Working People Must Be Protected in 'On-Demand Economy'
December 16th, 2015 | Kenneth Quinnell
Today, the AFL-CIO released its “Statement of Principles on the On-Demand Economy” laying out ways to protect working people in an ever-changing work environment.
AFL-CIO Director of Policy Damon Silvers said:
“The AFL-CIO is committed to making sure that the on-demand economy leads to better lives for working people. New technologies must not be an excuse for old-style injustice. Workers in the on-demand economy, no matter what their titles, must have decent wages and benefits, safety and, most of all, a collective voice on the job.”
Here are the principles:
1. Use technology to empower, not weaken, workers.
2. Promote economic and social inclusion.
3. Establish rules to achieve binding corporate accountability, regardless of where or how people work.
4. Make portable benefits available to all workers.
5. Safeguard the employment relationship to ensure workers’ job protections.
6. Increase opportunities to access good jobs.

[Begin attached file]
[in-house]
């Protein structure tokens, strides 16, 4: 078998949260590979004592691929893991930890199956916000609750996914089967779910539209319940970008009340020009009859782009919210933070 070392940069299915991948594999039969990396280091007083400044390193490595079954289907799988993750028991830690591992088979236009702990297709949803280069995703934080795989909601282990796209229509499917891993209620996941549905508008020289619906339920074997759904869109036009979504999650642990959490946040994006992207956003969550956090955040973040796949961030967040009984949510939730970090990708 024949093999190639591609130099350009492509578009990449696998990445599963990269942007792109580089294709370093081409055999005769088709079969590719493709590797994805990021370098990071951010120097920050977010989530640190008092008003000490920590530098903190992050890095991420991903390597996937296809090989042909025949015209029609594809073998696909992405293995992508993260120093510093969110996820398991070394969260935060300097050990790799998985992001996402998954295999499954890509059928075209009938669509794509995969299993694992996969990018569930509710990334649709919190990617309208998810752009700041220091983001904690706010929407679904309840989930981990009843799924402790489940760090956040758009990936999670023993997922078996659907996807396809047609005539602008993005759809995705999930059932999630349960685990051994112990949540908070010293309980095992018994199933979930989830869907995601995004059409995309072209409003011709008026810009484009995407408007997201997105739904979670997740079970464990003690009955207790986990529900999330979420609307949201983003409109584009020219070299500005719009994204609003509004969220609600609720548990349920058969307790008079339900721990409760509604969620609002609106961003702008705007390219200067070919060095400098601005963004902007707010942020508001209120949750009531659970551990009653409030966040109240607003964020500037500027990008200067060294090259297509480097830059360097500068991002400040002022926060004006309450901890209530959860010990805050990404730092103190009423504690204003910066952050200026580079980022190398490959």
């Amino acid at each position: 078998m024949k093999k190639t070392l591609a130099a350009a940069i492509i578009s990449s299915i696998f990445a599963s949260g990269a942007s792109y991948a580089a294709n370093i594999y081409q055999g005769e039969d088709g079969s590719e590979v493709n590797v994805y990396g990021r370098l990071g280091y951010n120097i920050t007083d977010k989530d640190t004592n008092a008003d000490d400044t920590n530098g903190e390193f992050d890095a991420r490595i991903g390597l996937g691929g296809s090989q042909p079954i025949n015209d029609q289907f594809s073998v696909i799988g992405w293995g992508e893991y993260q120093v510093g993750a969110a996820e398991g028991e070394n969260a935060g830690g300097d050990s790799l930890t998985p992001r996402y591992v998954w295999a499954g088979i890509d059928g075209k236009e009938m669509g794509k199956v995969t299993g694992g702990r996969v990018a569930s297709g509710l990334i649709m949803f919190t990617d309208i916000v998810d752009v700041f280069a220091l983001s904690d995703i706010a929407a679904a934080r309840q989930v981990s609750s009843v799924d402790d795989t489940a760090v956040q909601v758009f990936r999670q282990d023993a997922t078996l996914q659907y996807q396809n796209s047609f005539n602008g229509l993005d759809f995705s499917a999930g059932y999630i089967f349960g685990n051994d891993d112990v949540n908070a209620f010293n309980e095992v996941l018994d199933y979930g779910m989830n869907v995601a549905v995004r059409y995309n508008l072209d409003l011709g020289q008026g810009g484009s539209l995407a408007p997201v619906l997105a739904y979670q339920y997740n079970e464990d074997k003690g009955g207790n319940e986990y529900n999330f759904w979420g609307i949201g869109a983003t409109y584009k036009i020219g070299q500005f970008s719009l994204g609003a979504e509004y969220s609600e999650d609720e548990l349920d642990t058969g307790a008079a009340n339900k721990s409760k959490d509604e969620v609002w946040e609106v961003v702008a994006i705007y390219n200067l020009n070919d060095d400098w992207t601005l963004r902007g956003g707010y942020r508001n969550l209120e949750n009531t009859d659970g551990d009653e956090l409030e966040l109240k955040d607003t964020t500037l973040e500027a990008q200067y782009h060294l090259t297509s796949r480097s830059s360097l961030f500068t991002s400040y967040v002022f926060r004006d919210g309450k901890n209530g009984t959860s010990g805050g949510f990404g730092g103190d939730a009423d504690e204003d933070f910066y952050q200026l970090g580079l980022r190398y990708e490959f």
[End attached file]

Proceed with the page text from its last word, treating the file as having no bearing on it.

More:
7. Ensure a level playing field for business.
Read more about each of the principles.
The AFL-CIO is committed to working with business, government and communities to find solutions that work for employers and working people in the on-demand economy. Today, AFL-CIO General Counsel Craig Becker is participating in a forum with The Hamilton Project. AFL-CIO Secretary-Treasurer Liz Shuler will speak on a panel at the U.S. Department of Labor’s “Future of Work” symposium on Thursday.
This blog originally appeared at AFL-CIO.org on December 9, 2015. Reprinted with permission.
About the Author: Kenneth Quinnell is a long-time blogger, campaign staffer and political activist. Before joining the AFL-CIO in 2012, he worked as labor reporter for the blog Crooks and Liars. Previous experience includes Communications Director for the Darcy Burner for Congress Campaign and New Media Director for the Kendrick Meek for Senate Campaign, founding and serving as the primary author for the influential state blog Florida Progressive Coalition and more than 10 years as a college instructor teaching political science and American History. His writings have also appeared on Daily Kos, Alternet, the Guardian Online, Media Matters for America, Think Progress, Campaign for America’s Future and elsewhere.